February 4, 2021 3:26:10 pm
Amid internet shutdown at the National Capital’s borders, where farmers are protesting against the farm bills, and concerns are being raised regarding freedom of speech, a documentary film by a Delhi-based duo on grassroots journalism has won two awards at the just-concluded prestigious Sundance Film Festival 2021, presented by the non-profit Sundance Institute in the US.
At the virtual award ceremony on Tuesday night, remotely hosted by actor-comic Patton Oswalt, Writing with Fire — written, directed, produced and edited by Rintu Thomas and Sushmit Ghosh — picked up the Special Jury Award: Impact for Change and Audience Award, among the 10 shortlisted films, in the World Cinema Documentary Competition category.
The duo’s debut feature documentary spotlights Khabar Lahariya, India’s only and first-of-its-kind rural newspaper run by Dalit women since 2002, started by Delhi-based NGO Nirantar from Chitrakoot in Bundelkhand region. It is published across Uttar Pradesh and Bihar in rural dialects of Hindi, including Bundeli and Awadhi. “We’re very thrilled for Writing with Fire and Rintu and Sushmit for premiering their labour of love — the story of Khabar Lahariya narrated from their unique perspective, which has garnered global praise and attention — and winning exciting awards at Sundance,” says Khabar Lahariya editor Kavita Bundelkhandi.
The film captures Khabar Lahariya’s switch from print to digital in recent years. It follows chief reporter Meera and her journalists, armed with smartphones and unwavering grit, as they “break traditions on the frontlines of India’s biggest issues and within the confines of their own homes”, questioning notions of patriarchy and power, investigating local police-force incompetence, listening in and standing by victims of caste and gender violence. At a gender-equity online forum in December, Meera had said, “news about Dalits, especially Dalit women, goes unwritten in not just mainstream national media but even in regional media.”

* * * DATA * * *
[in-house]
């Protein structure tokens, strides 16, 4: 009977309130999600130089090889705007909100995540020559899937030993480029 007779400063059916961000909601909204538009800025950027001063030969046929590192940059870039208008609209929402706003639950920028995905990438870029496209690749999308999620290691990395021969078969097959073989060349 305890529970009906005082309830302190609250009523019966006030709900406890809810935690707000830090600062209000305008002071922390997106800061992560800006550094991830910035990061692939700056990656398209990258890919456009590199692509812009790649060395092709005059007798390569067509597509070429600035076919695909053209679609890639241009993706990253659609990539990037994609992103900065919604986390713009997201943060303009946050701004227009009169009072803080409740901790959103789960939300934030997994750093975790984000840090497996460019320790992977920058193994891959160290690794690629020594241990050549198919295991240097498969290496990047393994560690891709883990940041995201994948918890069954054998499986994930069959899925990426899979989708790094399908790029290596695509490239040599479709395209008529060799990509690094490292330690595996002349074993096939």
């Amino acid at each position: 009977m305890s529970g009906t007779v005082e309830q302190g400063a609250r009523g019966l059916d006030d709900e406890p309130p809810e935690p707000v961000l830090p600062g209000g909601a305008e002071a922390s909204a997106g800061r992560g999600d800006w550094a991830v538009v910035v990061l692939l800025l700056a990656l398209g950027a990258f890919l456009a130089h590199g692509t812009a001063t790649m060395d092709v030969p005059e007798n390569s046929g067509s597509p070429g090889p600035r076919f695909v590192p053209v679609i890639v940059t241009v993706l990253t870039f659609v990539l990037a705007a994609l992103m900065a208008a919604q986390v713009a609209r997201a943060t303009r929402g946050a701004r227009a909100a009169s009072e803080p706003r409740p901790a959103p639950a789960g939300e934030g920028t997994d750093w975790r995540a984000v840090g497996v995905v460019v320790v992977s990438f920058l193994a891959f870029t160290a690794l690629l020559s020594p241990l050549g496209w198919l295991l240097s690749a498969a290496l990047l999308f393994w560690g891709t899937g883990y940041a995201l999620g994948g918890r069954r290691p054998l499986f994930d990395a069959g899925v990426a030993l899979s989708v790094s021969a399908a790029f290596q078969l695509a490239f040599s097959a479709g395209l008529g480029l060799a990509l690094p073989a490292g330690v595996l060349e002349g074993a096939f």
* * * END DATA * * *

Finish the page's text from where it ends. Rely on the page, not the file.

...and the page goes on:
The wife-husband team, Thomas and Ghosh, graduated from AJK Mass Communication Research Centre, Jamia Millia Islamia, in 2006 and founded the production agency Black Ticket Films, which is “invested in the power of non-fiction storytelling”. They have been making short films for over 12 years and have won the National Film Award for the Best Non-Feature Environment Conservation/Preservation Film in 2012 for Timbaktu. Produced by Public Service Broadcasting Trust, it explores issues of food security, organic farming and farmers’ efforts in a tiny Andhra village.
“Sundance is a space that celebrates independent voices and thought. This is an incredible moment of joy for us, the film, our characters and the Indian documentary filmmaking community. Knowing that the film has been lauded by both the jury and its first audience tells us that when we tell our stories, they have the power to ignite new imaginations and possibilities,” says Thomas.
The two other Indian stories that screened at this festival edition were Ajitpal Singh’s debut feature family drama Fire in the Mountains and Alisha Tejpal’s short film Lata, an India-US production, on how a help navigates space and time in an upper-class home.
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